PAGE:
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John Bunyan

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John BunyanJohn Bunyan was born in Bedfordshire, England in 1628. Like Andrew Fuller, Bunyan came from the working class and understood poverty early in life. His early life included a good deal of degradation as well as a stint in the army. Even after he had married, Bunyan was what we would call today a wayward Christian. He later realized he was no Christian at all. The story is oft told of how Bunyan heard a sermon one Sunday morning against the evils of Sunday sports. That afternoon, while playing "cats", Bunyan heard a voice in his heart which said, "Wilt thou leave thy sins and go to Heaven, or have thy sins and go to hell?" Those words would not leave him over the next few months. In one of God's divine encounters, John Bunyan began to turn from religion in form to Christ in fact. One day Bunyan tried to join in on a conversation about religion with several poor women he heard talking as he walked down the street. He thought himself to be quite knowledgeable about such things so he attempted to reason along with these godly women. Instead, Bunyan had no idea what they were speaking of. He wrote:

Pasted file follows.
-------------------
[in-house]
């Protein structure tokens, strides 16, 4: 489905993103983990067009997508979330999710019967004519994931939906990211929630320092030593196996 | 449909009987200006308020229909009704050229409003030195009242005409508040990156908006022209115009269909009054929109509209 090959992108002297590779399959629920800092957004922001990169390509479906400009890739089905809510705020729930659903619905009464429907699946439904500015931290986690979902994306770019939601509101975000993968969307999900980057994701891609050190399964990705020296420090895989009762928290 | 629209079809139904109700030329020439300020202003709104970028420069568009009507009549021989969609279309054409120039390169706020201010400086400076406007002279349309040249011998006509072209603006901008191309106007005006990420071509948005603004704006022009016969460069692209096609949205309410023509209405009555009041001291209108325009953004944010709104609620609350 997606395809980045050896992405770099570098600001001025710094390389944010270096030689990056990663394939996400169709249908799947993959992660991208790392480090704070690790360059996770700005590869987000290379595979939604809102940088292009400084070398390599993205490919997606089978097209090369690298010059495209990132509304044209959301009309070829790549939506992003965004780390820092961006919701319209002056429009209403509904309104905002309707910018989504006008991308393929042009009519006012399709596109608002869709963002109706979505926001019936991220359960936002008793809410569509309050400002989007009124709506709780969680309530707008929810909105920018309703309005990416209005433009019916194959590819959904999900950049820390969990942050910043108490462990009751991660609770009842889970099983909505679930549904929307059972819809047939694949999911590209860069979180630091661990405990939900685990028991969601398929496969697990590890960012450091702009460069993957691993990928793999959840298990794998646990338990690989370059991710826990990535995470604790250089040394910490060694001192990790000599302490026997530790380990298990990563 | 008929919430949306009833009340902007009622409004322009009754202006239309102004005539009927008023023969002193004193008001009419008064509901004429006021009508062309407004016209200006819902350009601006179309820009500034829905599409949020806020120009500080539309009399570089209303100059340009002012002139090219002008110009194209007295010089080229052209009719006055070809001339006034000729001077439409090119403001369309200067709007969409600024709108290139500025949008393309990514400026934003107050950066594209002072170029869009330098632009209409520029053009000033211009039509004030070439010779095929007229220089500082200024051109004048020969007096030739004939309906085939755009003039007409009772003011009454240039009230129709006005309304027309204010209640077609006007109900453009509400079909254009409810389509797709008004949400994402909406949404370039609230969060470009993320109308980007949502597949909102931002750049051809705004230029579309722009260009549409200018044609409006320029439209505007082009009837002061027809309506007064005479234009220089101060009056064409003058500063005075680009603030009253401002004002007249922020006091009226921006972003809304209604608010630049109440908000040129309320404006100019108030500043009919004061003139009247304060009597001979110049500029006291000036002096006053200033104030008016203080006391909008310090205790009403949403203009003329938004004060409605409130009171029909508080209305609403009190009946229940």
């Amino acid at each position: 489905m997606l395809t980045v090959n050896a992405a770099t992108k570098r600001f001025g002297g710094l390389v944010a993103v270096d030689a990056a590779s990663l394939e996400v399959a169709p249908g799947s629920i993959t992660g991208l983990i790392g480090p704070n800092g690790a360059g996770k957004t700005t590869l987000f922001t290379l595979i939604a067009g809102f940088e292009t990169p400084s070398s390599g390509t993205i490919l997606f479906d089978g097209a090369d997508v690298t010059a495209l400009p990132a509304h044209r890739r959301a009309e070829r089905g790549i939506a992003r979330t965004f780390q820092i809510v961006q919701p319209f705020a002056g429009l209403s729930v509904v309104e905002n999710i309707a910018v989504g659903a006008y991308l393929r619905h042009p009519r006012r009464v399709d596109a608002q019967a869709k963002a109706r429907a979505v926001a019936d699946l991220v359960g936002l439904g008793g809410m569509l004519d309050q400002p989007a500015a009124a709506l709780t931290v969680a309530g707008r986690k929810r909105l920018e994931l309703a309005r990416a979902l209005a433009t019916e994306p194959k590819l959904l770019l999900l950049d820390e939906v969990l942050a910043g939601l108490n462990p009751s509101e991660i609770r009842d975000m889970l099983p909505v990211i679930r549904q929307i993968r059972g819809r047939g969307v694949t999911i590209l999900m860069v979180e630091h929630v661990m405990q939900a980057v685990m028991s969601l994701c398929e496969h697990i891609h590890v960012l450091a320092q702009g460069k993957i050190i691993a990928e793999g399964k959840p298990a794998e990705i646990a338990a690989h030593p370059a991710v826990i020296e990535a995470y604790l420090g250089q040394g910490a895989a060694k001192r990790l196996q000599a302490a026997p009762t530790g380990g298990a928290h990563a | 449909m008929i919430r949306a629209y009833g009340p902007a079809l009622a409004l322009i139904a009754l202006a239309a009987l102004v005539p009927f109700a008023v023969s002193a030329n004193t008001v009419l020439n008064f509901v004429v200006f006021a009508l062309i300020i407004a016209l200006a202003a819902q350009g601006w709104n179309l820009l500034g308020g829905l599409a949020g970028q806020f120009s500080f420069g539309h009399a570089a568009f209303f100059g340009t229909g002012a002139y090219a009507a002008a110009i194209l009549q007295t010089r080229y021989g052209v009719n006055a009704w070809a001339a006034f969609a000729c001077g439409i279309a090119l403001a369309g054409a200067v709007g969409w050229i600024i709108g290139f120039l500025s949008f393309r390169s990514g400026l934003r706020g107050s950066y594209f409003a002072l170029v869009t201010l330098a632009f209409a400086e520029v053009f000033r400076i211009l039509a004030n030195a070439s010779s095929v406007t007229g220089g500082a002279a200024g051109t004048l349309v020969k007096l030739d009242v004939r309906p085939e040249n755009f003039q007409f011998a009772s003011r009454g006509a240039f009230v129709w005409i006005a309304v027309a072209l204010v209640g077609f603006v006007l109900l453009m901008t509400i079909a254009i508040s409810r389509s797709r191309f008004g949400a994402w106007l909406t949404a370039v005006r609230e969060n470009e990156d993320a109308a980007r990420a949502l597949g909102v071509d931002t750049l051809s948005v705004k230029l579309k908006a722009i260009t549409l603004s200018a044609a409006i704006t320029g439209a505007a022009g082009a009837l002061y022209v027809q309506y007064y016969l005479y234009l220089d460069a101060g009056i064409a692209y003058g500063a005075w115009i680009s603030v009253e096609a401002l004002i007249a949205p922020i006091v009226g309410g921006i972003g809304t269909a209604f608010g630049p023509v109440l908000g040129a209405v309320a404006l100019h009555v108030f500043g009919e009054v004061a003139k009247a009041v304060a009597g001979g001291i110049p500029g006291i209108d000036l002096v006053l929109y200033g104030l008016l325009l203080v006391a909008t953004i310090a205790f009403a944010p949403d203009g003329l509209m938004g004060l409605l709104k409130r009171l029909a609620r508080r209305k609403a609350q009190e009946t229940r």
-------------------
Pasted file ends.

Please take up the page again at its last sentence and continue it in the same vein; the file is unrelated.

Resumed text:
"Their talk ... was about a new birth, the work of God on their hearts, also how they were convinced of their miserable state by nature. They talked how God had visited their souls with His love in the Lord Jesus, and with what words and promises they had been refreshed, comforted, and supported against the temptations of the devil."1

Later those same women introduced Bunyan to their pastor, John Gifford. While not Baptist, Gifford and the church he pastored were definitely congregational and definitely not "high church." The church was comprised of both Congregational and Baptist believers. It was under Gifford's preaching and teaching that Bunyan at last came to Christ. Bunyan's, Grace Abounding is his own spiritual biography. In it he tells how the verse, "He hath made peace by the blood of His cross" (Colossians 1:20), finally broke through to his heart and he was truly saved.